Berlin’s status as a divided city during the post-war period has led to a number of peculiarities. Many public facilities and cultural institutions come in twos or more. Thus, Berlin boasts more zoos, opera houses, large squares etc. than many other cities of similar size – and more airports, too! Since construction started on the new international Berlin Brandenburg Airport, these have recently been in the news quite a lot. We think it’s time for a round-up of historic facts and recent events – everything you need to know about Berlin’s not one, not two, but four airports.
4 Airports, 4 Allied Powers
In the immediate aftermath of World War II, Berlin was divided into four sectors, each of which was controlled by one of the victors. The four allied powers all needed air force bases, and that’s how Berlin ended up with four airports, all of which remained in operation until 1994.
Airports Berlin – Source: By translation to en: skew-t (talk) derivative work: Hedavid (talk) Berlin.svg: Nodder [CC BY-SA 2.5 (https://creativecommons.org/licenses/by-sa/2.5)], via Wikimedia Commons
The smallest of these was Royal Air Force Station Gatow in the district of Spandau. Tempelhof in the heart of Berlin was operated by the Americans, while the airport in the northern district of Tegel belonged to the French and Schönefeld in the southeast was located in the Soviet occupation zone and later became the GDR’s most important airport.
Royal Air Force Station Gatow was primarily used as a military airport as well as for state visits by British dignitaries. While there were occasional civilian flights from here to West-Germany, RAF Gatow was far less important for civilian air traffic than Tempelhof and Tegel.
Entrance Airport Gatow – Source: By BajanZindy (Own work) [Public domain], via Wikimedia Commons
Following the withdrawal of British forces from Berlin on 18 June 1994, the airport was closed and the site developed for residential use. Today, there are two schools, supermarkets and a new residential development on the former runway.
For anybody interested in military history or historic planes, the museum housed in the airport’s old hangars makes a great daytrip destination whatever the weather.
Chipmunk Aircraft at the military history museum Gatow – Source: By Dirk1981 (Own work) [CC BY-SA 3.0 (https://creativecommons.org/licenses/by-sa/3.0)], via Wikimedia Commons
Situated in a central location in the heart of Berlin, Tempelhof became famous during the 322-day Berlin Airlift in 1948/49, commemorated in the nearby Airlift Memorial. Starting in 1951, western airlines BEA, Air France and Pan Am starting operating civilian flights to and from the US Air Force base. Following German reunification and the subsequent withdrawal of Allied forces, Tempelhof was used exclusively as a civilian airport until it was closed in 2008.
Airport Tempelhof – Source: Pixabay
Since its re-opening as a public park, the former airfield has become an extremely popular destination for barbecues, picnics, a number of urban gardening projects and festivals, as well as for runners, cyclists and kiteboarders, giving Berlin – a city already rich in parks and green spaces – another large public playing field. If you’d like to find out more about the site’s unique history, come along to the Open Day in the former airport building on 18 November 2017 or book a guided tour of the iconic terminal and other parts of the huge facility.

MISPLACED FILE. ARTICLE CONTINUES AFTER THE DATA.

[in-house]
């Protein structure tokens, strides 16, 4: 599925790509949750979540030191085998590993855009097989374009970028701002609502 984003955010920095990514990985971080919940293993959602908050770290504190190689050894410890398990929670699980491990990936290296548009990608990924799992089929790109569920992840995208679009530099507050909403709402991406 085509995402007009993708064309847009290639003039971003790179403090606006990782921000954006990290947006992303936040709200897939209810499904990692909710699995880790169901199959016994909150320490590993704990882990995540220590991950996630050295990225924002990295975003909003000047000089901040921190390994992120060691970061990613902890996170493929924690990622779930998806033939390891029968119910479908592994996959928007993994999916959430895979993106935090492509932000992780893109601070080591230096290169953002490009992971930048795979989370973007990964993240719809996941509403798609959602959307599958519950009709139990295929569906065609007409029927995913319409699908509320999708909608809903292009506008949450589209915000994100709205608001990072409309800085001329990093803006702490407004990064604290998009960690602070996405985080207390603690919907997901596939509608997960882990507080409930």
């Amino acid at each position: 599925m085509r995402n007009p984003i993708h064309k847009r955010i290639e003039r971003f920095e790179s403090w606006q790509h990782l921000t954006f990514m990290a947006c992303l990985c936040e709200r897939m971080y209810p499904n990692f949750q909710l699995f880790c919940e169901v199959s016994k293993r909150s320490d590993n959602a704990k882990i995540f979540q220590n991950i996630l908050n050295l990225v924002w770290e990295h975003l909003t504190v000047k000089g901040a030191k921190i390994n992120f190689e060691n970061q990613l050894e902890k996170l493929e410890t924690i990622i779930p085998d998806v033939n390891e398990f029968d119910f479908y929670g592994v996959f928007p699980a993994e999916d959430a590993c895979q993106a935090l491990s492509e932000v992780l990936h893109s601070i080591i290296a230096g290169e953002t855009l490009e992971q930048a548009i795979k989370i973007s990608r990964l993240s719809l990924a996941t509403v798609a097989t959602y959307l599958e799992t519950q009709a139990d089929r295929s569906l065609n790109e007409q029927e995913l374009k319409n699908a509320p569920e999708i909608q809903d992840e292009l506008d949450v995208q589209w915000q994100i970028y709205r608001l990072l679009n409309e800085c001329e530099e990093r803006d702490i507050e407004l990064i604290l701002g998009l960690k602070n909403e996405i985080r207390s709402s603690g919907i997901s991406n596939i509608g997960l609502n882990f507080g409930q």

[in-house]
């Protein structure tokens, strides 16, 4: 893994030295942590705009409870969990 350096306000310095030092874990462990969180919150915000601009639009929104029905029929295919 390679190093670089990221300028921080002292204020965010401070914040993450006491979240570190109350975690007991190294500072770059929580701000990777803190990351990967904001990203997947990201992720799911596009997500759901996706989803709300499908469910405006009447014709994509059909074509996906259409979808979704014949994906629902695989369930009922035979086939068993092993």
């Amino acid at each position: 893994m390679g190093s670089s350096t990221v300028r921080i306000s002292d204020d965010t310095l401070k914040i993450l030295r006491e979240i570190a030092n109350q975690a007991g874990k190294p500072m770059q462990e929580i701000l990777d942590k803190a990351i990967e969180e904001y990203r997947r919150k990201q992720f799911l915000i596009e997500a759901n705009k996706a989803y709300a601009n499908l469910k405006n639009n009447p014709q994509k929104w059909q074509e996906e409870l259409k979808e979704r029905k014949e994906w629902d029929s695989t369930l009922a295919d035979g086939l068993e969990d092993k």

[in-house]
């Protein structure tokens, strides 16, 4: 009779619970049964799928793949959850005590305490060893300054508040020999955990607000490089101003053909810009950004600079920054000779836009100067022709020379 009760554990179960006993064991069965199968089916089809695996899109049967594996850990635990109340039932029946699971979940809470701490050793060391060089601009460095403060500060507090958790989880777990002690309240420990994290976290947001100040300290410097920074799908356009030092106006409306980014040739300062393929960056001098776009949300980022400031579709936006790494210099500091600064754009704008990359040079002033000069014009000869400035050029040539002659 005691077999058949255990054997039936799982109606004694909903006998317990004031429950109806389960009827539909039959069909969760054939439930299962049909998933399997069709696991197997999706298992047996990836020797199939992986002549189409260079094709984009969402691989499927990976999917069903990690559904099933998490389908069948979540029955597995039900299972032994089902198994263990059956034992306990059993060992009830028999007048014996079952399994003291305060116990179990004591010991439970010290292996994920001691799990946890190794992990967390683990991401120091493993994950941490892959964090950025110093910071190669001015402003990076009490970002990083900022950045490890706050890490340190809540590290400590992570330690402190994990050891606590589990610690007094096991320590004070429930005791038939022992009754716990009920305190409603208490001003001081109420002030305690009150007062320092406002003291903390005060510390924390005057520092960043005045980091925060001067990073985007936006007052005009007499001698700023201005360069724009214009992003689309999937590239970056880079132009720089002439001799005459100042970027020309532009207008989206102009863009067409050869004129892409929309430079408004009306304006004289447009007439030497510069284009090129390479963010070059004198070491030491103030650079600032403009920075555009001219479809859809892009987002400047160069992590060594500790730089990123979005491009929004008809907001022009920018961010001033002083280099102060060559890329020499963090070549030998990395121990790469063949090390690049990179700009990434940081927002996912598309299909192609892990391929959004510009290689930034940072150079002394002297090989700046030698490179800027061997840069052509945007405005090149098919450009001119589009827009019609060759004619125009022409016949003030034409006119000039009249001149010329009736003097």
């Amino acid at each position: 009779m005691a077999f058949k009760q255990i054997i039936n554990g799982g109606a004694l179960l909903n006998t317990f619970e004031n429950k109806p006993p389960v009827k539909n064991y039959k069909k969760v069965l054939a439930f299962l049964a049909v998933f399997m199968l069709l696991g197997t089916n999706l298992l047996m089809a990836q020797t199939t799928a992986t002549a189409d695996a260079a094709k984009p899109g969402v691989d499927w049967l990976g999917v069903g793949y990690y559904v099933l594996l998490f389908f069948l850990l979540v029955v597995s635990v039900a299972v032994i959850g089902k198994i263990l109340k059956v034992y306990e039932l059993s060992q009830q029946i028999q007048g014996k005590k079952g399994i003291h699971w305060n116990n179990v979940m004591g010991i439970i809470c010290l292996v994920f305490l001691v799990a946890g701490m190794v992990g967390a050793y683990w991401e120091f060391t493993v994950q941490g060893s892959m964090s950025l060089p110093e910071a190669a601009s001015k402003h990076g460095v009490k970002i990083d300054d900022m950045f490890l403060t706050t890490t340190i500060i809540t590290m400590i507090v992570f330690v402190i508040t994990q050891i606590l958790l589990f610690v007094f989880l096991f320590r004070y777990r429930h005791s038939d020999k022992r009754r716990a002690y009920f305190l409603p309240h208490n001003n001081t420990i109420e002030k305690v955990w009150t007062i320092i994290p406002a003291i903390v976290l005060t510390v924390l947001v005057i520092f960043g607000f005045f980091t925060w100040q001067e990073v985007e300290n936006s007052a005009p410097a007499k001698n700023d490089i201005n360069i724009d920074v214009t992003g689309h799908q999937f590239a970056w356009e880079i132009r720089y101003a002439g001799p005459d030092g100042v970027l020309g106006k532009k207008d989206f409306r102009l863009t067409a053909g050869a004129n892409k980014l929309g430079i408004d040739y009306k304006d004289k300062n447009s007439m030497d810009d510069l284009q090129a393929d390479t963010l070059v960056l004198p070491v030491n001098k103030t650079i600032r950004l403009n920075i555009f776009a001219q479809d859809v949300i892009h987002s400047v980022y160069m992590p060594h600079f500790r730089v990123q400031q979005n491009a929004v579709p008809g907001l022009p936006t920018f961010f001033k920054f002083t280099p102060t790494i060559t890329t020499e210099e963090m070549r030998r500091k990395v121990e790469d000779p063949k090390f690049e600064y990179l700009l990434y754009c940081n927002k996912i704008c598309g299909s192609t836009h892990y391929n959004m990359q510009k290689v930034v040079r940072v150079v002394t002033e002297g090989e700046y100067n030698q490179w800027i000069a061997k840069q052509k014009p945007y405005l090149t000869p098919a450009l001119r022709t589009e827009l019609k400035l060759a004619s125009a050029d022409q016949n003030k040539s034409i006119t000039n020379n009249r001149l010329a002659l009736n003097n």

Tegel Airport was built in a record 90 days to take some of the pressure off Tempelhof during the Airlift. The hexagonal main building, which is still in used today, was not opened until 1974. With a total of 21.2 million passengers per year, Tegel is currently Germany’s fourth-busiest airport after Frankfurt, Munich and Düsseldorf.
In recent years, Tegel Airport has become something of a political hot potato due to its planned closure as soon as the new international Berlin Brandenburg Airport opens.
The site has long been slated for development as an Industrial and Research Park intended to attract start-ups, HE institutions, industrial enterprises and research facilities.
Airport Tegel – Source: © Günter Wicker / Flughafen Berlin Brandenburg GmbH
However, a number of local initiatives have sprung up in recent years to protest against the airport’s closure. A successful petition led to a referendum during the recent general elections, which the proponents of keeping the airport operational won by a narrow margin. However, since the outcome of the referendum wasn’t binding, the facility’s future is still up in the air.
Schönefeld and Berlin Brandenburg Airports
Which finally leads us all the way east to Schönefeld Airport. Opened in 1946, the airport soon became the GDR’s central air transport hub, with state-owned airline Interflug operating flights to and from 53 destinations on four continents.
Airport Schönefeld – Source: © Günter Wicker / Flughafen Berlin Brandenburg GmbH
After German reunification, the airport entered into a period of slow decline when Interflug was liquidated. While other airlines used Tegel as their local base, the arrival of EasyJet gave Schönefeld a new lease of life. Today, Schönefeld is the budget airline’s second-largest base in Europe.
Airport Berlin-Brandenburg – Source: © Günter Wicker / Flughafen Berlin Brandenburg GmbH
Like Tegel, Schönefeld is supposed to close as soon as the new airport is finished. However, progress on the new facility has been beset by a number of problems ever since construction work started in 2006. The grand opening is currently scheduled for autumn 2019, though it’s far from clear whether this deadline will be met.